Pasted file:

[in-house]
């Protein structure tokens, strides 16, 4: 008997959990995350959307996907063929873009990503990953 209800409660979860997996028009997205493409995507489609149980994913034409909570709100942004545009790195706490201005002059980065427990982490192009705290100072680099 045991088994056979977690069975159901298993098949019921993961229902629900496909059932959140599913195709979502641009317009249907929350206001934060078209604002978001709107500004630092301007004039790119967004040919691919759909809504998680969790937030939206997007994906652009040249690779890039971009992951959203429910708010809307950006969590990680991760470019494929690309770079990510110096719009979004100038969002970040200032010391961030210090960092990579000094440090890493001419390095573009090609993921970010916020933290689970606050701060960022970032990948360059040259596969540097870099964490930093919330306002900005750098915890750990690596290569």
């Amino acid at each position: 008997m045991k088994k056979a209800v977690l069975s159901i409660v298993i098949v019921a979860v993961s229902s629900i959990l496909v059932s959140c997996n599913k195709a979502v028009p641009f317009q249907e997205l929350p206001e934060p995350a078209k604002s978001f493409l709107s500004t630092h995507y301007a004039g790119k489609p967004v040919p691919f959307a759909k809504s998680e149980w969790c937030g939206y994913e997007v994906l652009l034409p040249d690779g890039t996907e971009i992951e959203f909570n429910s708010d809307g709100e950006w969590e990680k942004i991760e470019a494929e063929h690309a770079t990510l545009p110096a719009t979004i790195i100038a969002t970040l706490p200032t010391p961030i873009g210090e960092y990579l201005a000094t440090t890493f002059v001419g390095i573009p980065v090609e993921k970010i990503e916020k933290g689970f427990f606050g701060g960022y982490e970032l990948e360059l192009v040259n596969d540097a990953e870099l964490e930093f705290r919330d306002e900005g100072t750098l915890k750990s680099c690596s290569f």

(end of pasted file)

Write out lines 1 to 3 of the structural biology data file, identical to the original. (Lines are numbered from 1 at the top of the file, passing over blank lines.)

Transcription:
[in-house]
């Protein structure tokens, strides 16, 4: 008997959990995350959307996907063929873009990503990953 209800409660979860997996028009997205493409995507489609149980994913034409909570709100942004545009790195706490201005002059980065427990982490192009705290100072680099 045991088994056979977690069975159901298993098949019921993961229902629900496909059932959140599913195709979502641009317009249907929350206001934060078209604002978001709107500004630092301007004039790119967004040919691919759909809504998680969790937030939206997007994906652009040249690779890039971009992951959203429910708010809307950006969590990680991760470019494929690309770079990510110096719009979004100038969002970040200032010391961030210090960092990579000094440090890493001419390095573009090609993921970010916020933290689970606050701060960022970032990948360059040259596969540097870099964490930093919330306002900005750098915890750990690596290569």
């Amino acid at each position: 008997m045991k088994k056979a209800v977690l069975s159901i409660v298993i098949v019921a979860v993961s229902s629900i959990l496909v059932s959140c997996n599913k195709a979502v028009p641009f317009q249907e997205l929350p206001e934060p995350a078209k604002s978001f493409l709107s500004t630092h995507y301007a004039g790119k489609p967004v040919p691919f959307a759909k809504s998680e149980w969790c937030g939206y994913e997007v994906l652009l034409p040249d690779g890039t996907e971009i992951e959203f909570n429910s708010d809307g709100e950006w969590e990680k942004i991760e470019a494929e063929h690309a770079t990510l545009p110096a719009t979004i790195i100038a969002t970040l706490p200032t010391p961030i873009g210090e960092y990579l201005a000094t440090t890493f002059v001419g390095i573009p980065v090609e993921k970010i990503e916020k933290g689970f427990f606050g701060g960022y982490e970032l990948e360059l192009v040259n596969d540097a990953e870099l964490e930093f705290r919330d306002e900005g100072t750098l915890k750990s680099c690596s290569f």